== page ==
The Senate will likely be debating a controversial amendment on reimporting prescription drugs this weekend, rather than an equally contentious proposal to strengthen the bills prohibition on federal funding of abortion.Though Senate Majority Leader Harry Reid (D-Nev.) said earlier Thursday that he hoped to have a Sen. Ben Nelson (D-Neb.) amendment on abortion up in the next day or so, Nelson said he has not yet finished drafting the measure.But Sen. Byron Dorgan (D-N.D.) said Reid called him Thursday to tell him that his proposal to allow lower-cost prescription drugs to be reimported from other countries would likely come up for debate Friday or Saturday. Reid has said the Senate would be in session both Saturday and Sunday to continue to work through amendments to the health care measure.In the interim, the Senate may debate a Democratic Sense of the Senate resolution regarding fiscal responsibility. It was not immediately clear what amendment the Republicans may pursue next.Republicans who have been working with Nelson to craft the abortion proposal said they have felt rushed by the effort to bring the amendment up this week.To do really good legislation, you need to make sure people who agree with you are on board and the outside groups feel good about it, said Sen. Orrin Hatch (R-Utah), who is considering co-sponsoring Nelsons amendment. Theres a lot of work that I need to do and that he needs to do. But hes being rushed into this.Nelson said neither he nor Reid have been trying to hasten the debate.Asked whether he believed Reids calculation was to bring up the measure before anti-abortion rights groups had a chance to review it, Nelson said, No, not at all. [Reid] wanted to get it into the queue and moving forward. ... I didnt think he was trying to rush something through at all, nor was I.Still, Nelson said he was eager to get the abortion debate over with so he could focus on his other concerns about the bill, such as the public insurance option. Im anxious to get moving on it, to get it done so I can move on and work on some other things as well, he said.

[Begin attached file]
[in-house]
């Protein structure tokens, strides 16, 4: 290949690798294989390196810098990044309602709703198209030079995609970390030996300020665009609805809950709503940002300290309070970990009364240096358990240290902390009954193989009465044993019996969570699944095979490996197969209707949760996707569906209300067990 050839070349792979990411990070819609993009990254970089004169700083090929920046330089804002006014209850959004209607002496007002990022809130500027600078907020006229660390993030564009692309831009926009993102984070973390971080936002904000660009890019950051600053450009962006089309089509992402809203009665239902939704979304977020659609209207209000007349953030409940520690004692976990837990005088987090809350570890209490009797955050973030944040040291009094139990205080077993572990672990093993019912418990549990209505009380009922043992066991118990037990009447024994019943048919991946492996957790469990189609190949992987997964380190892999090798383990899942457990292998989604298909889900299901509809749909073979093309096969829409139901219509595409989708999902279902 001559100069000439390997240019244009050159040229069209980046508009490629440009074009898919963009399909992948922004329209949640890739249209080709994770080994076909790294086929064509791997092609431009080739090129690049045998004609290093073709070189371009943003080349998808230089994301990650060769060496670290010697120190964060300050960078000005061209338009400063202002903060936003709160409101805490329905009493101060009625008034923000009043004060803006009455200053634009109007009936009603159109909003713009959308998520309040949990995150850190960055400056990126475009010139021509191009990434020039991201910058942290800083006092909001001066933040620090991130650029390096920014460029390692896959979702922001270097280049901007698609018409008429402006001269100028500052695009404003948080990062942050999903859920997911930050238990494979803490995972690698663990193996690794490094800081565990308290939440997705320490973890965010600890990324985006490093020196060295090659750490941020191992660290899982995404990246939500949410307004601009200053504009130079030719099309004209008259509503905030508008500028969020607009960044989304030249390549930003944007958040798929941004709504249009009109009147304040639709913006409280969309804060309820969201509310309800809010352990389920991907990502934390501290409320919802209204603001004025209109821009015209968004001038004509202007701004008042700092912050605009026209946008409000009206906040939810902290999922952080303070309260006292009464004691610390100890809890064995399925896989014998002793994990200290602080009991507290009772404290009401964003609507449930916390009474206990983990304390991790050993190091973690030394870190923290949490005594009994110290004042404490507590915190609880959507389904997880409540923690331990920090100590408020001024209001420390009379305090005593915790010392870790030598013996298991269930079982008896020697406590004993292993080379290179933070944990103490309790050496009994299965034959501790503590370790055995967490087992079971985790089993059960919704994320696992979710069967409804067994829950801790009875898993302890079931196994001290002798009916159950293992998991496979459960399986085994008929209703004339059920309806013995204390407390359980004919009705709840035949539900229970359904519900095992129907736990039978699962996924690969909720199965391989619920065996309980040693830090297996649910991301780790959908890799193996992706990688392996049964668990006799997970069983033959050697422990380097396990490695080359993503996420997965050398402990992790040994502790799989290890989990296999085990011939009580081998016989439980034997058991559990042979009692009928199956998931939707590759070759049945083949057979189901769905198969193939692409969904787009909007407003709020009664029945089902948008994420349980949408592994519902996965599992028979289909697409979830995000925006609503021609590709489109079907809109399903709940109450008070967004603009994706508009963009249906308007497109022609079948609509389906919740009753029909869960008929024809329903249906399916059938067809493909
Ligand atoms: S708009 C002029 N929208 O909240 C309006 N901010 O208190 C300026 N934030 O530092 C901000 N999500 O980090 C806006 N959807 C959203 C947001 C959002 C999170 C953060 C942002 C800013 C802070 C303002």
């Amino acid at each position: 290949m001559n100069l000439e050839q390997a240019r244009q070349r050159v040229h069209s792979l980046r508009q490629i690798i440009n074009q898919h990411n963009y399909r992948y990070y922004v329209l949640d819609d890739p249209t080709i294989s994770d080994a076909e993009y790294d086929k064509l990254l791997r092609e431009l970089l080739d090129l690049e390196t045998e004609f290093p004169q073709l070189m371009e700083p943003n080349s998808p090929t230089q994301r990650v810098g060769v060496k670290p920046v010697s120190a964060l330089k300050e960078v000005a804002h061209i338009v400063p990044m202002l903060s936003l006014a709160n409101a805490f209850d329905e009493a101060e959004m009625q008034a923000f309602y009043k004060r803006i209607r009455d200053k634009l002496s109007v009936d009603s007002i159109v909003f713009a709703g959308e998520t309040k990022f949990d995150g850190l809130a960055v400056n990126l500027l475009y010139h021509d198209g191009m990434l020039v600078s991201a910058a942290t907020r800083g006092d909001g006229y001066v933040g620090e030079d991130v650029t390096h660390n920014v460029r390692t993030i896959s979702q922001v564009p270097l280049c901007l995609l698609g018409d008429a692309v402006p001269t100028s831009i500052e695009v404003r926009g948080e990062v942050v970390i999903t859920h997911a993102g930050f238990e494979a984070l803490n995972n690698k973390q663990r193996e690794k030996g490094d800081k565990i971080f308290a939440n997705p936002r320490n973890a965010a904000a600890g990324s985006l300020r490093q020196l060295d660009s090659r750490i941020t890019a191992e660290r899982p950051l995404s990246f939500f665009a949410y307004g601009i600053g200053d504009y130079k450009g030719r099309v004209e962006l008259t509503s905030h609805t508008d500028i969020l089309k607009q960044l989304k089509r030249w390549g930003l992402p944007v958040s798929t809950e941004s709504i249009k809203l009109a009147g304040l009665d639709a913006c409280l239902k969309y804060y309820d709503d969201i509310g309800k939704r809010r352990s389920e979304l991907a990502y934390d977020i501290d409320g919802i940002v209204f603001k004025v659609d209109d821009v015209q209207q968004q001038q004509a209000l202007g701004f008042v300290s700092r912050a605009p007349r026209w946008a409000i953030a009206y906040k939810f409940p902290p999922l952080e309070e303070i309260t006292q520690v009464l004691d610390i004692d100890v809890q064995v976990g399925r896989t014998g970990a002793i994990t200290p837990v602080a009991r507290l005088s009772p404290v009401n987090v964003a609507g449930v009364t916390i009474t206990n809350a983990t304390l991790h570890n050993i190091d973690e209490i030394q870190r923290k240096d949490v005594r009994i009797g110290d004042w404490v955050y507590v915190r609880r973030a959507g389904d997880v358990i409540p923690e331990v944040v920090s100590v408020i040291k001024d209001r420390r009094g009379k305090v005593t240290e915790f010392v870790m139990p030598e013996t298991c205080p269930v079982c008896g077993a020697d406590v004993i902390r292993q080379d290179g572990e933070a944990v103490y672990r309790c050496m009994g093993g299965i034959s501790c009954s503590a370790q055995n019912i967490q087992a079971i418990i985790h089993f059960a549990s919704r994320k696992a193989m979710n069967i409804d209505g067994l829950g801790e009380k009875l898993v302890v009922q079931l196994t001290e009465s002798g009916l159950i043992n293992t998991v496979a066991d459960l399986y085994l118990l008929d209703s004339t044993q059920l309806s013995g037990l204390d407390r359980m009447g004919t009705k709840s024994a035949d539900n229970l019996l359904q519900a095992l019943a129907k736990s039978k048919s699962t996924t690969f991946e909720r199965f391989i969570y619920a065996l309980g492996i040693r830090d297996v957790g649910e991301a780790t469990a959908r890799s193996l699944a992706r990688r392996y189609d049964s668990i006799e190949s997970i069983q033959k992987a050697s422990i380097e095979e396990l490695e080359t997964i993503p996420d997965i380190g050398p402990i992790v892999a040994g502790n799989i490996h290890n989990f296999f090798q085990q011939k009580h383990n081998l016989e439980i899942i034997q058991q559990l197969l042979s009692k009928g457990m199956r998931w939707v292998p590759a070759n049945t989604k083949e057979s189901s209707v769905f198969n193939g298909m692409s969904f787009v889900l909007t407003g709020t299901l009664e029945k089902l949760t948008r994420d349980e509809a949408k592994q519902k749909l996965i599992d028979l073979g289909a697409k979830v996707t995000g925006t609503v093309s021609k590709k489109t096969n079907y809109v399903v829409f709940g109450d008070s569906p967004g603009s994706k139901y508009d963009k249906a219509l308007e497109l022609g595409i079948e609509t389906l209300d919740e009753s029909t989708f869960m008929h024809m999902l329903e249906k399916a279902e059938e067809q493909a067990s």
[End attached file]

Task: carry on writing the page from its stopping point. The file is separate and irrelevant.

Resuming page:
Vice President Joe Biden waits to conduct a mock swearing-in ceremony with Sen. Brian Schatz, D-Hawaii, in the Capitol's Old Senate Chamber, December 2, 2014. Schatz was sworn in to serve the remainder of his term since he was appointed to the seat after Sen. Daniel Inouye, D-Hawaii, passed away.